The sensor 47 is for sensing movement of the catcher into an “active” zone corresponding to a crouch position in which the catcher is positioned for giving hand signals to a pitcher. The sensed position is preferably a three-dimensional position, but it may be a two-dimensional position. The control system 49 is responsive to signals from the sensor 47 to control the operation of the light-emitting device 43 (e.g., LED). In one exemplary embodiment, the sensor 47 is a 3-axis accelerometer mounted on a control board 161 affixed by suitable fasteners 165 to the inner surface of the outer shell 57 of the thigh section 13 of the leg guard. The sensor is operable to sense the angle of the catcher's upper leg or thigh. Because the sensor 47 is a 3-axis device, the angle of the catcher's thigh can be detected in X, Y and Z axes corresponding to up and down movement, forward and rearward movement, and lateral or side-to-side movement, respectively. By sensing the various angles of the thigh, the control system 49 is able to make decisions as to the catcher's movements and body positions for the purpose of knowing when to turn the light-emitting device 43 on and/or off. One suitable 3-axis accelerometer is commercially available from Freescale Semiconductor, Inc. in Tempe, Ariz., under product number MMA7260QT. A technical data sheet for this product is attached as an appendix to this specification and incorporated herein by reference.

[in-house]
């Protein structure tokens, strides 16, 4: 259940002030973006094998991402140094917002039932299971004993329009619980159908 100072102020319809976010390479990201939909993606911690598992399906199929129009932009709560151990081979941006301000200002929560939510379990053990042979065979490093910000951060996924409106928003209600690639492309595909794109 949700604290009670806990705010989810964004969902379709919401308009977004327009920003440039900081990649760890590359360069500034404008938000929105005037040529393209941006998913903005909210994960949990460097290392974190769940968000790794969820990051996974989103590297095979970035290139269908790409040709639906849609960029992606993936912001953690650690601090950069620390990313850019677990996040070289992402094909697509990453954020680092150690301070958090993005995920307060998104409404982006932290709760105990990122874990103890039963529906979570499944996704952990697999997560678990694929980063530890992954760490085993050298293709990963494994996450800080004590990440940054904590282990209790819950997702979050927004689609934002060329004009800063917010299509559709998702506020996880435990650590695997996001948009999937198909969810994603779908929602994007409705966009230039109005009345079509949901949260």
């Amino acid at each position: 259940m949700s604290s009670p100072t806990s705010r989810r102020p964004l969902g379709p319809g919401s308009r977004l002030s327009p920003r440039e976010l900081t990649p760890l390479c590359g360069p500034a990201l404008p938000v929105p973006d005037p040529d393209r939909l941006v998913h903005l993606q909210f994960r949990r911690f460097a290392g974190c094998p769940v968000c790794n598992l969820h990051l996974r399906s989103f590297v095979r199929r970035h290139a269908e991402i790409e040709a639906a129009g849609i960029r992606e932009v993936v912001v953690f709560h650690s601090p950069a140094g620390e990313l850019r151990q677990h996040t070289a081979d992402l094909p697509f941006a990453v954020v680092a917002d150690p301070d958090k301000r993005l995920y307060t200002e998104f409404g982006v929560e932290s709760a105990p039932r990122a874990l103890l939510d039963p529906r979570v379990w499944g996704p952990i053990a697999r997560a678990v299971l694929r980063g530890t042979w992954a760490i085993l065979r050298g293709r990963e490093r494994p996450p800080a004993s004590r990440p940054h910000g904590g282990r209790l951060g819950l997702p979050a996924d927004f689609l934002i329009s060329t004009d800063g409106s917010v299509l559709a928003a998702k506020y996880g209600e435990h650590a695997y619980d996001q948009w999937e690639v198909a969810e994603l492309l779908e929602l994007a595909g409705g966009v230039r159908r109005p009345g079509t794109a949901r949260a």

Referring to FIGS. 8A-8D, the control system 49 comprises a controller 175 such as a programmed microcontroller integrated chip mounted on the control board 161. The controller 175 reads the output of the sensor 47 and is programmed with a control alogorithm (described later) to determine when to turn on the LED 43. Low-pass filtering of the X, Y, and Z outputs of the sensor 47 by component pairs R4/C5, R5/C4 and R6/C3, respectively, provides respective DC signals to the controller 175. The voltages of these signals are proportional to the tilt angle. The voltages are converted to a numeric value by way of an analog-to-digital converter (ADC) contained within the controller. It is these three numeric values that are used to determine the position of the catcher's leg.